WCC hands out 455 diplomas at Friday ceremony
By Kenneth Fine
Published in News on May 11, 2008 10:57 AM
More than 450 students received degrees, certificates and dilpomas Friday evening at Wayne Community College’s spring commencement.
But someone was missing.
In fact, as the Class of 2008 celebrated a milestone reached, Susan Wills was tending to her classroom — and home.
A Thursday evening lightning strike in Alamance County ended the Distance Education student’s dream of walking across the Goldsboro stage.
School officials said she was in tears when she called to inform them.
But Mrs. Wills’ Emergency Preparedness Technology certificate ended up in good hands Friday.
Her son, Aaron, made sure she was represented.
A Goldsboro firefighter, Aaron said his mother’s house is “all right.”
There is damage and a mess to clean up, but no one was hurt, he said — and to the Wills family, that is all that matters.
“They are OK,” Aaron said. “Things will turn out all right.”
So instead of worrying about their safety as he sat among a sea of cap- and gown-clad students during the ceremony, he smiled when her name was called and accepted his mother’s achievement on her behalf.
“I’m proud to be here for her,” he said.
Others were proud to be there, too.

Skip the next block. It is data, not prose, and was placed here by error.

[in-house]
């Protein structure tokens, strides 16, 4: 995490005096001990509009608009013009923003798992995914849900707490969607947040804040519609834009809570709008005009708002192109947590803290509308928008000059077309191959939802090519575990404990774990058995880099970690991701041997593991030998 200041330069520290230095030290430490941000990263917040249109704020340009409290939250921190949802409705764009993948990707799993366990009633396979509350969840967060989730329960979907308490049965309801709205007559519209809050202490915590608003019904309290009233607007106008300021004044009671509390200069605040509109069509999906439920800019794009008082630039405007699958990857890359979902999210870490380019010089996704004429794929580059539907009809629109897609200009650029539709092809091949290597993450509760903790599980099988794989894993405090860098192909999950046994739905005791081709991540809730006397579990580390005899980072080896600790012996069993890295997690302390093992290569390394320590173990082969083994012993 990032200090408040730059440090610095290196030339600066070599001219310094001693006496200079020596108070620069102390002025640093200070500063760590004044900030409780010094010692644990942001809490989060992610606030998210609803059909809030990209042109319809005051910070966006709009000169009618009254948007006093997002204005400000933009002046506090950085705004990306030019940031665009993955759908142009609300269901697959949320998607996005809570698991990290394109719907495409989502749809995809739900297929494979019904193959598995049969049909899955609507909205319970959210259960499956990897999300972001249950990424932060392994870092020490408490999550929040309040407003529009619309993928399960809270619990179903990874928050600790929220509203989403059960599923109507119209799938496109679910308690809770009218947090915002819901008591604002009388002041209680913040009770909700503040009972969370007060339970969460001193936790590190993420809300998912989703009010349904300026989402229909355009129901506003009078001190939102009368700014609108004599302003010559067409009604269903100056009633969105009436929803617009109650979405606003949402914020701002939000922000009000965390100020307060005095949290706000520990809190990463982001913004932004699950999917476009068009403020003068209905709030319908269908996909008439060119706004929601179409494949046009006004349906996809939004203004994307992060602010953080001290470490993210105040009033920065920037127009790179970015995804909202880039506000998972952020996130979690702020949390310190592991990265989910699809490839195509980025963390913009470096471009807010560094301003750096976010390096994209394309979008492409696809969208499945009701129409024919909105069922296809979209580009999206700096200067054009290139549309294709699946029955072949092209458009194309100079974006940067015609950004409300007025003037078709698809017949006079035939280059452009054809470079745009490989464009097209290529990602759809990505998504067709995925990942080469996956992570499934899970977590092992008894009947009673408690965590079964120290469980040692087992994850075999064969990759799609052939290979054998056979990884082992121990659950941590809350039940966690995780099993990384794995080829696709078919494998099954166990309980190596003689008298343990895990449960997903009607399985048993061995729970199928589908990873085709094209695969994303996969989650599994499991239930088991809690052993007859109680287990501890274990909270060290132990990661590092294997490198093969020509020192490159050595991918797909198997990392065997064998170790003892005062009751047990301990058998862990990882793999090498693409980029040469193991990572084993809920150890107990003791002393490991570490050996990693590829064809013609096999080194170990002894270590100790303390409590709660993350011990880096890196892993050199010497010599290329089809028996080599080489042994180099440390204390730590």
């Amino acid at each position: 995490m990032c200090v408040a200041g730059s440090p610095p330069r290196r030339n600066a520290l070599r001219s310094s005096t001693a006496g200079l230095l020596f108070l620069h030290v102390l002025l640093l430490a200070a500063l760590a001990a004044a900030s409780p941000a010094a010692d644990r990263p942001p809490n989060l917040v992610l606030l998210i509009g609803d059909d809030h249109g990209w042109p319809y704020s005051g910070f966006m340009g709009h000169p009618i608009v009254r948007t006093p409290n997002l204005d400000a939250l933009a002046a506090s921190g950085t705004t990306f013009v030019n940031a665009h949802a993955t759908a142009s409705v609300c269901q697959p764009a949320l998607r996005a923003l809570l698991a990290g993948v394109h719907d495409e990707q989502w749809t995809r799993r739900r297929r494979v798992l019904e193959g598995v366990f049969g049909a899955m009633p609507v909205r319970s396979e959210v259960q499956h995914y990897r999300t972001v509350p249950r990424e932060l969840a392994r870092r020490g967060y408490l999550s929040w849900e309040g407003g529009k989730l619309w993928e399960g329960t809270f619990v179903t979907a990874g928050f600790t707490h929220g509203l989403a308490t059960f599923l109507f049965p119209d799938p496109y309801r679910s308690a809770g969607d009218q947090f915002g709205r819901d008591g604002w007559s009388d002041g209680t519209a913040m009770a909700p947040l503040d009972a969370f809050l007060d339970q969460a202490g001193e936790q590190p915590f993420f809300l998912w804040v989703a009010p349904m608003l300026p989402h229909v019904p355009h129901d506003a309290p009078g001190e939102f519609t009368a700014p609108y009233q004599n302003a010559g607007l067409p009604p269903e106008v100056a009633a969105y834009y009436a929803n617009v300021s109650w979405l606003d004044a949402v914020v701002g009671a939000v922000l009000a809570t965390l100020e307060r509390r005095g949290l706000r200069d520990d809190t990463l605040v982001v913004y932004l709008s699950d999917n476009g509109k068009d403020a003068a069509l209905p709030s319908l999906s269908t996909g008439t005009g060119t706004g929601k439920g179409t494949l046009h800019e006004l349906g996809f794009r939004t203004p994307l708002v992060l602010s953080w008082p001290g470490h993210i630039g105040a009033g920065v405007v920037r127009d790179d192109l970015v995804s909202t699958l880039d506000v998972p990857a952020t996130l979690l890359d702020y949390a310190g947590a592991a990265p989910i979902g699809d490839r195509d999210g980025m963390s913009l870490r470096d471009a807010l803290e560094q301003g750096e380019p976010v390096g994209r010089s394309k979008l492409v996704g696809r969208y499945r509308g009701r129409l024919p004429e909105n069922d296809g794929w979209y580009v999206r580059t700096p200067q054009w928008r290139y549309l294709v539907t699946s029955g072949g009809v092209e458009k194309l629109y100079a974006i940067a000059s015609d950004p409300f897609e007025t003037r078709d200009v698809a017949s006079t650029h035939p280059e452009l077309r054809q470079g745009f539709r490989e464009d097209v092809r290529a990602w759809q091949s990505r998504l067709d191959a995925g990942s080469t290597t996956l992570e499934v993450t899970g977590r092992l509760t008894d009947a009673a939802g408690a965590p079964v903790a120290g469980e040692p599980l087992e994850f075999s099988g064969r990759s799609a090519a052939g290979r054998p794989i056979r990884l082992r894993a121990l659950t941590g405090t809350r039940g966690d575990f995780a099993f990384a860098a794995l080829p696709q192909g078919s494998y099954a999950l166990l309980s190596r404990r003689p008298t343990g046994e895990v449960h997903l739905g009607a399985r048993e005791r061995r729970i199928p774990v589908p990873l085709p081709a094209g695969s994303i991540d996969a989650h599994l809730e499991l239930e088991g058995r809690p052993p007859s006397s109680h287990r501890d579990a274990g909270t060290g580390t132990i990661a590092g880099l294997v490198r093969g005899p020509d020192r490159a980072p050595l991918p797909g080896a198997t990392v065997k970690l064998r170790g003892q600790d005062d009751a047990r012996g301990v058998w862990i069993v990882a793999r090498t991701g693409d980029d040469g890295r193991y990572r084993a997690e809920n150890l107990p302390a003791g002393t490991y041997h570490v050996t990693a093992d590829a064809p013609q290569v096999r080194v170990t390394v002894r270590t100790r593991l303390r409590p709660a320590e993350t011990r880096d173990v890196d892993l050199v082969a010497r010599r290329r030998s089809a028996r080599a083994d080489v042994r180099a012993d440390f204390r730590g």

Dr. Kay Albertson, in her first commencement as college president, said she was “honored” to stand before the “largest walking class to date.”
“What a beautiful day,” she said. “It’s so great to see all of you out there.”
And then there were the students and their parents — all with something unique to be proud of.
Corey Harris could not wait to tell his peers that he would be continuing his education at the University of North Carolina at Chapel Hill this fall.
“My GPA was a 2.4 after completing my first semester. Now I stand before you with a 3.4 GPA. The time I’ve spent here has shown me that it’s not how many mistakes you make, but whether you learn from those mistakes that is important,” he said. “I hope that you all who aren’t in college get inspired to take the necessary steps to obtain your education.”
Monique Barrett couldn’t hold back her excitement as she talked about her neice’s “special moment.”
“To see a child you are close to take this huge step is a blessing,” she said. “This place does wonderful things for its students.”
Wills knows all about those wonderful things.
College staffers allowed him to pass on wearing his mother’s cap and gown and attend the ceremony in his GFD dress uniform.
Commencement speaker Hilda Pinnix-Ragland knows, too.
As chairwoman of the State Board of Community Col-leges, she has seen time and time again what a community college education can do.
So as she closed her remarks, she offered those on hand this advice.
“You have demonstrated that you are, indeed, masters of your fate. You worked hard to get to this place in time,” she said. “Don’t stop, embrace the ideal of lifelong learning — whether it’s in the college classroom or in the classroom of life.”
Harris knows he won’t.
Not after what he learned from his teachers at WCC.
“Education is like water,” he said. “Without it, the seeds for success will not grow.”
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